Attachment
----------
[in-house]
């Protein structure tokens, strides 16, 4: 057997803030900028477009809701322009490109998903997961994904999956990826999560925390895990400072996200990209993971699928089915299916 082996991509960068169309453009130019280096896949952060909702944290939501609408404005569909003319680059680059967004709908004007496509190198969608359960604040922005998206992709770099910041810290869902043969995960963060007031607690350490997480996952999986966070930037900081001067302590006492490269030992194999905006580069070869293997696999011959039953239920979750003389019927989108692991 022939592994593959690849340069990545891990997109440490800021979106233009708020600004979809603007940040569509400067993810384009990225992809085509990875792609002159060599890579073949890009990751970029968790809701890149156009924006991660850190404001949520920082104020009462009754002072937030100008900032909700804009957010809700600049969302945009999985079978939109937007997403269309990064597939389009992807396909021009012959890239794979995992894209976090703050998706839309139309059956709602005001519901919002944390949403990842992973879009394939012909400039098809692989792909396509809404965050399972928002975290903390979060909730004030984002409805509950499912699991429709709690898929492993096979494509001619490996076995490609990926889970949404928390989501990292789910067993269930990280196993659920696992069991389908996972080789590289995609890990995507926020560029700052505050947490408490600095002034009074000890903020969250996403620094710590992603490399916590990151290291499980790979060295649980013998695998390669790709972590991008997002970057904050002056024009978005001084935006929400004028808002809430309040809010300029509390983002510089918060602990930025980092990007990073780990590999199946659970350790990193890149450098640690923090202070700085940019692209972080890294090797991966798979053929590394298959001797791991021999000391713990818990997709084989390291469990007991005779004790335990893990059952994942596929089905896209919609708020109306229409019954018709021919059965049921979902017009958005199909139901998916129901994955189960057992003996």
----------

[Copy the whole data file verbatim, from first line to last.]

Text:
[in-house]
């Protein structure tokens, strides 16, 4: 057997803030900028477009809701322009490109998903997961994904999956990826999560925390895990400072996200990209993971699928089915299916 082996991509960068169309453009130019280096896949952060909702944290939501609408404005569909003319680059680059967004709908004007496509190198969608359960604040922005998206992709770099910041810290869902043969995960963060007031607690350490997480996952999986966070930037900081001067302590006492490269030992194999905006580069070869293997696999011959039953239920979750003389019927989108692991 022939592994593959690849340069990545891990997109440490800021979106233009708020600004979809603007940040569509400067993810384009990225992809085509990875792609002159060599890579073949890009990751970029968790809701890149156009924006991660850190404001949520920082104020009462009754002072937030100008900032909700804009957010809700600049969302945009999985079978939109937007997403269309990064597939389009992807396909021009012959890239794979995992894209976090703050998706839309139309059956709602005001519901919002944390949403990842992973879009394939012909400039098809692989792909396509809404965050399972928002975290903390979060909730004030984002409805509950499912699991429709709690898929492993096979494509001619490996076995490609990926889970949404928390989501990292789910067993269930990280196993659920696992069991389908996972080789590289995609890990995507926020560029700052505050947490408490600095002034009074000890903020969250996403620094710590992603490399916590990151290291499980790979060295649980013998695998390669790709972590991008997002970057904050002056024009978005001084935006929400004028808002809430309040809010300029509390983002510089918060602990930025980092990007990073780990590999199946659970350790990193890149450098640690923090202070700085940019692209972080890294090797991966798979053929590394298959001797791991021999000391713990818990997709084989390291469990007991005779004790335990893990059952994942596929089905896209919609708020109306229409019954018709021919059965049921979902017009958005199909139901998916129901994955189960057992003996």